Dewdrops in the early morning, raindrops during the day, and frost covering everything outdoors can be seen merely as various manifestations of heavenly water on earth, but another way of looking at them can be as nature’s jewels. When light and sunshine illuminate the drops and crystals, they lend an air of elegance and beauty to whatever they have covered.
When it rains, leaves and blooms may look uniformly slick with moisture but we often see them covered in rain drops. Have you ever wondered why the rain drops are of different sizes?
The US Geological Survey’s Water Science School reports that water vapor wraps around particles in the air (salt, smoke, dust) which are of different sizes; then when the drops begin falling to earth, they bump into other drops and merge. The drops that merge with more “neighbors” become larger. Rain drops suspended from branches and leaves are quite lovely.
Dew – water droplets on surfaces of objects and vegetation – forms when an exposed surface cools down by radiating its heat and the moisture in the atmosphere then condenses faster than it evaporates. It looks beautiful on flowers and other plants, such as these grasses, the Virginia meadow beauty (Rhexia virginica) and the Orange mahogany esperanza (Tecoma stans “Orange Mahogany”).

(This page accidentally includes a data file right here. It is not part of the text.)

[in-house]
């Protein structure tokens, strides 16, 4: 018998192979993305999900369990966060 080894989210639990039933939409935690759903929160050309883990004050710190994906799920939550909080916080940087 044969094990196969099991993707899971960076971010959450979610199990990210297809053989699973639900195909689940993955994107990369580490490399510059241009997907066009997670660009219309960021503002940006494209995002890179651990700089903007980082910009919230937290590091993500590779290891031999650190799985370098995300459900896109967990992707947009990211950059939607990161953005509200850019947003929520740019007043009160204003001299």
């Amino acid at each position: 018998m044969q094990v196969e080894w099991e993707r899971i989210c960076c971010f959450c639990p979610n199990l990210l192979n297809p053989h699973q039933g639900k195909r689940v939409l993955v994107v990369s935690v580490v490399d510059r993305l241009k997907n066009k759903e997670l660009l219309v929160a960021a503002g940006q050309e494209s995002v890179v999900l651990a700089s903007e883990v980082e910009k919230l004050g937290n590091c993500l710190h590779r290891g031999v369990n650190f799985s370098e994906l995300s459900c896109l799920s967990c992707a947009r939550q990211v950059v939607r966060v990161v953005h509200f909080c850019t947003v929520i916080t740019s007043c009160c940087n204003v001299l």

Some plants actually mimic dewdrops, like Tracey’s sundew.
On spider webs, water and ice droplets outline the architecture created by the arachnids, showing off the symmetry and beauty of the lines.
The webs of sheetweb dwarf spiders (Florinda coccinea), often not so visible in the grass, become quite noticeable when covered in dewdrops and then you can often spot the little red spider hanging underneath waiting for its prey.
In this case, the plant looked like a natural jewelry stand for strings of glass or diamond beads.
It was interesting for me to learn that the Indian Institute of Management Ahmedabad (IIMA) and the International Organisation for Dew Utilization (OPUR) created a dew harvesting system for a semi-arid area in India. Their condensers can collect more than 200 liters of dew each night from October through May and could provide an additional water source for people in arid coastal regions.
Leaves and flowers, like this coral honeysuckle (Lonicera sempervirens) can seem bedecked with glistening jewels when the ice crystals of frozen dewdrops adhere to their surfaces and edges.
Frost may appear to be translucent or crystal clear; when a mass of crystals are together, they look white in color because they scatter light in all directions. The ice crystals of wind frost (also known as advection frost) arise when a very cold wind blows over tree branches, leaves and flowers; they can form gorgeous borders on these surfaces.
Early morning can be a great time for nature walks – beautiful sunrises, brisk (or cooler) temperatures and awakening wildlife make for interesting viewing. And raindrops, dew and frost can add extra scenes of beauty for us to appreciate!